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A massive coronal mass ejection (CME) was sparked into life on the Sun on June 1 and it can hit the Earth soon, says NASA. Find out the destruction this solar storm is capable of.

After a brief spell of peace, a dangerous solar storm is Earth-bound again. According to NASA, a coronal mass ejection (CME) was spotted leaving the Sun on June 1, and there is a strong likelihood that it can hit the Earth on either June 5 or June 6. The solar storm eruption frequency has grown exponentially high in the months of March and April as a particularly notorious sunspot came in direct view of the Earth. The resultant solar storms caused radio blackouts in different parts of the Earth and disrupted navigation systems for planes and ships. It also impacted short radio communications. After an uneventful May, it appears that solar activity has picked up once again. Read on to find out how dangerous this particular solar storm can be.

SpaceWeather.com explained the events of June 1 and said, “A minor coronal mass ejection (CME) that left the sun on June 1st will pass close to Earth on June 5th, according to NOAA analysts. It might come close enough for a glancing blow. High latitude sky watchers should be alert for auroras when the CME arrives this weekend”.

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Solar storm to hit the Earth on June 5

According to NASA classification, this particular solar storm can fall between G1 and G2. The scale of severity of solar storms falls between G1 to G5, with G1 being the weakest and G5 being the strongest. As per the classification, it appears that this solar storm will not cause much problem for us, however, it should be remembered that a G2 strength geomagnetic storm is enough to cause minor impact on GPS, navigation systems and ham radios. So, depending on which side of the Earth faces this solar storm, there might be some inconvenience to these services. At its worst, these geomagnetic storms can damage mobile networks, satellites and even power grids.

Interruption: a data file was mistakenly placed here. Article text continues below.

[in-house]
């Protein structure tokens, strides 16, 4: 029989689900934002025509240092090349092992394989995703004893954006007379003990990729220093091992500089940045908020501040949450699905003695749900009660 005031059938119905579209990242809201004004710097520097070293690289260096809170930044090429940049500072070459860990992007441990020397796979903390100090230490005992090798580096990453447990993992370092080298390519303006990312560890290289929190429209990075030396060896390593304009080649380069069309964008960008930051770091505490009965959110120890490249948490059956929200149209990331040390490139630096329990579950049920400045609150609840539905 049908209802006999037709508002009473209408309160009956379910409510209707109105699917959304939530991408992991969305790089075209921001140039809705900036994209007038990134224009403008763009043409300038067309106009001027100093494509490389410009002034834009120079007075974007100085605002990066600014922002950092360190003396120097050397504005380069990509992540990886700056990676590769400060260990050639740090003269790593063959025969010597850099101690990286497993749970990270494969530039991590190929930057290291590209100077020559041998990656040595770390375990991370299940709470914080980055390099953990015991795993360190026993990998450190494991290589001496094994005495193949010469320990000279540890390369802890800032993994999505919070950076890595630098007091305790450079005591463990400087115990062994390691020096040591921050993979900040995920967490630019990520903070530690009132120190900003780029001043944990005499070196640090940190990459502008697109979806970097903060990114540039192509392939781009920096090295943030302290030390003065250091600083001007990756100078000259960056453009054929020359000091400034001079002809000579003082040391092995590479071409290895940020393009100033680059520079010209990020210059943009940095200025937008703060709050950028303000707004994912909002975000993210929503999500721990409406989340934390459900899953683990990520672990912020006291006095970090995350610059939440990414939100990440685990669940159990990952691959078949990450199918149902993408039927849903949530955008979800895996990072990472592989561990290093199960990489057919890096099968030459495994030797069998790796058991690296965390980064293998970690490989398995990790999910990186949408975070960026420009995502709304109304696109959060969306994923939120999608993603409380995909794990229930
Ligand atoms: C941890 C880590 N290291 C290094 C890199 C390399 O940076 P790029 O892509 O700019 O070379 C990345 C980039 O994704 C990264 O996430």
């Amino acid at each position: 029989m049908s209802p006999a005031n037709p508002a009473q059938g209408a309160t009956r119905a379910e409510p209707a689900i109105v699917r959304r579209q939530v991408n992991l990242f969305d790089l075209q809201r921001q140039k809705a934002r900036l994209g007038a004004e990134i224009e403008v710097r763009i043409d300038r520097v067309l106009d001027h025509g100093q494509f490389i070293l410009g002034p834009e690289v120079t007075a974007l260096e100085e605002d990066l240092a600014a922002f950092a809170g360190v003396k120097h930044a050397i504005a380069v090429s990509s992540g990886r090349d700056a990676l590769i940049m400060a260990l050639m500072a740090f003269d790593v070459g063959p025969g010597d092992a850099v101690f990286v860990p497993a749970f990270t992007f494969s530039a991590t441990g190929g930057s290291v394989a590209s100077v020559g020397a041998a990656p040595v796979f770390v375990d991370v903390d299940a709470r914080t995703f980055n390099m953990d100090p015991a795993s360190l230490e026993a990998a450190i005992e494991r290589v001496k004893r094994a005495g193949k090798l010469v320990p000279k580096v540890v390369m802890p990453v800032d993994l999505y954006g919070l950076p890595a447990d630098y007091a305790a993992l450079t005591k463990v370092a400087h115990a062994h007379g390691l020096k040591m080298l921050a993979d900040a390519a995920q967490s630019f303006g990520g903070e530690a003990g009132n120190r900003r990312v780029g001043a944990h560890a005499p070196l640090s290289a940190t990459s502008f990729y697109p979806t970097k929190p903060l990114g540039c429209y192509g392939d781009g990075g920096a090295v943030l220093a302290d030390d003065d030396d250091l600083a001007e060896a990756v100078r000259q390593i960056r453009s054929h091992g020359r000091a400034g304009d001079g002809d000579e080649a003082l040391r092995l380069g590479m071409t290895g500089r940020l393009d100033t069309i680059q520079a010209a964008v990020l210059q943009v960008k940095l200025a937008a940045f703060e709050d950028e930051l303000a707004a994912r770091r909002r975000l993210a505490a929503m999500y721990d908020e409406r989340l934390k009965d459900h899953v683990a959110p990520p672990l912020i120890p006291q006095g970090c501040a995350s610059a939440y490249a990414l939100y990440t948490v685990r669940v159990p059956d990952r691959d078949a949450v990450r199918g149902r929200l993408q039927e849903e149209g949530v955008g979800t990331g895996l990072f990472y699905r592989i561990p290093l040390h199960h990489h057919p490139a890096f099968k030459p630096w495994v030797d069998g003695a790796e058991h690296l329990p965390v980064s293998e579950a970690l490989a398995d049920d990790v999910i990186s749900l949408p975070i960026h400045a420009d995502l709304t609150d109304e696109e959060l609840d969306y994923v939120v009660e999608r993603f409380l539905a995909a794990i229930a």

It should be remembered that the Sun is still headed towards the solar maximum, which it would reach sometime in 2023. Till then solar activity is going to increase. Although Earth was lucky enough to not see any activity last month, there might be some strong solar storms headed for us soon.

One reason behind the less frequent solar storms could also be that the Earth is moving towards its aphelion position (farthest point in its orbit away from the Sun) which should be in July. However, this does not ascertain that the Earth will not face the wrath of the Sun should another sunspot come into its view. NASA has been closely monitoring the situation along with other agencies like National Oceanic and Atmospheric Administration or NOAA.



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